No one wants to buy PLM…Part 3 of an infinite series

Gill I am a PLM sales person…and the title of this blog entry may imply that I am whining about my job.  While I am not immune to the occasional emotional episode / mild tantrum, the title of this blog entry has a purpose.  I assure you that this purpose has nothing to do with my emotional state.

Companies that contact InFlow are generally not looking to buy a PLM solution.  Rather, they are looking to solve complex issues in their organization.  Often times, the connection between the issue and the definition of PLM is somewhat cloudy.  Therefore, my goal in this series is to discuss some of these challenges that InFlow has addressed with PLM and some of the measurable success that our customers have achieved.

“Maintaining your largest client”

When your largest and most important client tells you that “you will outsource your design work or you will lose us as a client,” you have 2 choices:  You outsource the design work, or you lose the client.

If anyone is calling me “Captain Obvious” after reading that statement, you are probably not alone…

Outsourcing is a reality for many InFlow customers…we run across very few companies that are not designing, manufacturing, outsourcing, or assembling outside of the US.  This particular customer was no exception.

InFlow’s customer was bidding on a multi-million dollar contract to design large automation equipment for their primary client.  The client had received other bids:  If the customer were not willing to outsource a share of the design work to a lower cost labor pool, they would simply be priced out of the contract.  However, the project management had to remain stateside, where the bulk of the product/customer familiarity existed.  The company was lucky enough to have a large labor pool in India.  However, this did not solve the issue of collaborating on the project.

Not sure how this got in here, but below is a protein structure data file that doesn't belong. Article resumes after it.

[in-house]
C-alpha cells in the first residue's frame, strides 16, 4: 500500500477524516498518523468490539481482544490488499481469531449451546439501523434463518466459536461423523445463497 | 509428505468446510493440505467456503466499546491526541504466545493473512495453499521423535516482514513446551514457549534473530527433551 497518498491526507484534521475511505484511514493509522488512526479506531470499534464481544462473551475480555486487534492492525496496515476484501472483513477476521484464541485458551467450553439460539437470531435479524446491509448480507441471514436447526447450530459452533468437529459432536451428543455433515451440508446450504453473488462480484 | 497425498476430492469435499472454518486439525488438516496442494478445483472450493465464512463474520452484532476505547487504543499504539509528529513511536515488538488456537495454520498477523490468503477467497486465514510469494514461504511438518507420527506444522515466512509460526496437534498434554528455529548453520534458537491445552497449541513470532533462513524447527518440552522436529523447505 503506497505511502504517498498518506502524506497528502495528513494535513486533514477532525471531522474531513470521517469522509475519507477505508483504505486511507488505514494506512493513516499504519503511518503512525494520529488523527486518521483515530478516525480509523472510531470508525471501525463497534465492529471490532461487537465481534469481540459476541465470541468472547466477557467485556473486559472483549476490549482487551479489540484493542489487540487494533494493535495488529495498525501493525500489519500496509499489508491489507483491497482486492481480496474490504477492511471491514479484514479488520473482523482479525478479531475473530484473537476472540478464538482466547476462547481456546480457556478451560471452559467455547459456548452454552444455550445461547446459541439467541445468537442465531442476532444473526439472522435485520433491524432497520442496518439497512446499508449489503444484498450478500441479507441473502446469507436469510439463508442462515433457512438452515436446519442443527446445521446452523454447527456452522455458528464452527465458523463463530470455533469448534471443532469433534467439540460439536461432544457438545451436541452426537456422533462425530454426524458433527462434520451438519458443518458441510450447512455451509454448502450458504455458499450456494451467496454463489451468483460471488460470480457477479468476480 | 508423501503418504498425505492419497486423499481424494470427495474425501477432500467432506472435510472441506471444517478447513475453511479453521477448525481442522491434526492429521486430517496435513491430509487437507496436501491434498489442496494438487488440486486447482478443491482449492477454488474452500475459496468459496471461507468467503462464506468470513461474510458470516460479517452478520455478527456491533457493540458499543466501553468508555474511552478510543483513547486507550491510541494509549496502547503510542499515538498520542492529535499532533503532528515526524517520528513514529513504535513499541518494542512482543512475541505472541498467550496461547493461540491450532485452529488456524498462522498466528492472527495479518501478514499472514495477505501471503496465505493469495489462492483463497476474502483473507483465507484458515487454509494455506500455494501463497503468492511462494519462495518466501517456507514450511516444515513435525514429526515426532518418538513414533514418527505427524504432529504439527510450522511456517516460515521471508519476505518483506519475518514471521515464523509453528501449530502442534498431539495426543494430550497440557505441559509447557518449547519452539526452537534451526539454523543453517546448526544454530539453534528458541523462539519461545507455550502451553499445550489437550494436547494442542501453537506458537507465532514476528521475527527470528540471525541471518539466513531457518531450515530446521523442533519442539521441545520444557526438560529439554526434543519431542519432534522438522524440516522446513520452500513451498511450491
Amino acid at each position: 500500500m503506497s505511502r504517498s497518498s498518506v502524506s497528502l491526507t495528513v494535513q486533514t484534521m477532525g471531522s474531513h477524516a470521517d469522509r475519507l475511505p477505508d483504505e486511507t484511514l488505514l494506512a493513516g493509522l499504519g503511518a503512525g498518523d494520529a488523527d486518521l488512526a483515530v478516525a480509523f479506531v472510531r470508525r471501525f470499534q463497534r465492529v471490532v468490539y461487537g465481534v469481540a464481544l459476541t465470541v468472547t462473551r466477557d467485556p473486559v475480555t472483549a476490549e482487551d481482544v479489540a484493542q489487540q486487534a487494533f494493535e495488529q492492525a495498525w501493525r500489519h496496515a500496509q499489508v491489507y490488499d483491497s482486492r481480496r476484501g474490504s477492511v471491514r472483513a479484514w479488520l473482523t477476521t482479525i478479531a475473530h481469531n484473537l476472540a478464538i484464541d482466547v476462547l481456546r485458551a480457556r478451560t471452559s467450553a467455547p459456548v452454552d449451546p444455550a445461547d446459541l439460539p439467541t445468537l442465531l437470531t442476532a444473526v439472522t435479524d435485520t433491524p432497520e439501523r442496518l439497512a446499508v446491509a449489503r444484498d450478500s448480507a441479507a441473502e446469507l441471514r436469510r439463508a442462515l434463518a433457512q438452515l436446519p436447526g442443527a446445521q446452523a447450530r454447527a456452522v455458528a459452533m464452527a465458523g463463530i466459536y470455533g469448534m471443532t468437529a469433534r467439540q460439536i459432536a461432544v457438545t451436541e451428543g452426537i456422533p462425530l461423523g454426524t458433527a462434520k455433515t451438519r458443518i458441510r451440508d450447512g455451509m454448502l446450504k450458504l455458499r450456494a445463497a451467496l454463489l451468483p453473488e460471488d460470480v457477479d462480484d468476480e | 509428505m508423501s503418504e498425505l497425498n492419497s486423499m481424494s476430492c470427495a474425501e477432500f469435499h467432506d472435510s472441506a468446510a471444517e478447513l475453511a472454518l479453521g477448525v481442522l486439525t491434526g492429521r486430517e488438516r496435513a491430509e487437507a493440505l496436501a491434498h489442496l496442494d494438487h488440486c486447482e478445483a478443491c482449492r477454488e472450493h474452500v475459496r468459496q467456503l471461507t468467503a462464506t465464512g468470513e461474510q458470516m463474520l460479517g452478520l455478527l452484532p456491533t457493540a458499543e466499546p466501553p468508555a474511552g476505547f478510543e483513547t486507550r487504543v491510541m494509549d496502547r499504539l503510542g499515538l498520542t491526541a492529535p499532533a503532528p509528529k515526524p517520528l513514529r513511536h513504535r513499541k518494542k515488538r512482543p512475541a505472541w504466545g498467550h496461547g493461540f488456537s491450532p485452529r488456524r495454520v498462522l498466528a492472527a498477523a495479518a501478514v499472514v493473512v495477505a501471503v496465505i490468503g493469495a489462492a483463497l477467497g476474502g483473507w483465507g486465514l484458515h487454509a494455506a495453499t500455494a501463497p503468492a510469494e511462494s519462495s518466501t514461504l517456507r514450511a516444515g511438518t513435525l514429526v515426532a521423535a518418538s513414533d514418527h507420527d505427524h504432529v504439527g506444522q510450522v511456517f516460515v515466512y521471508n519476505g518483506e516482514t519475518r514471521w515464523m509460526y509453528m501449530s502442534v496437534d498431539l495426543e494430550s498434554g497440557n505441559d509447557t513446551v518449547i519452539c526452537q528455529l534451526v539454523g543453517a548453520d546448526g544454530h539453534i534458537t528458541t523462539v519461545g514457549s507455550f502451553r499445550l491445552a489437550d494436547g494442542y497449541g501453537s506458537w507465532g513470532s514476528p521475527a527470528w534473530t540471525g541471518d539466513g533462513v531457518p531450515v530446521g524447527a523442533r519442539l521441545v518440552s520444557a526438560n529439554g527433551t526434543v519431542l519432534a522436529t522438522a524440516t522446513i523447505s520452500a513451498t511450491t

As many of us know, CAD files are big, especially when you are dealing with assemblies made up of thousands of parts.  They are too large to email in most cases, and opening them up from a remote server can take several hours.  Furthermore, making and sending multiple copies of these files to disparate locations can cause divergent data sources and destroy the ability to collaborate on a global project.

InFlow has assisted this customer in setting up a centralized PDMWorks Enterprise data vault in Wisconsin and replicated file vaults in both Wisconsin and India.  Using this methodology, the design intent can be formed in Wisconsin, working closely with the client; CAD files can be created, specs can be written, and data can be life-cycled through its change process.  When ready, files are replicated to the server in India, and the files can be updated while they are constantly connected to the database in Wisconsin.  All changes are recorded in real-time, and designers are not able to copy over each other’s work.  The files are replicated upon check-in from India, and updates are reviewed with the client at key project milestones. 

InFlow’s customer is now 6 months in to this project, and it is going extremely well.  It seems that working with InFlow turned out to be the “obvious” choice.

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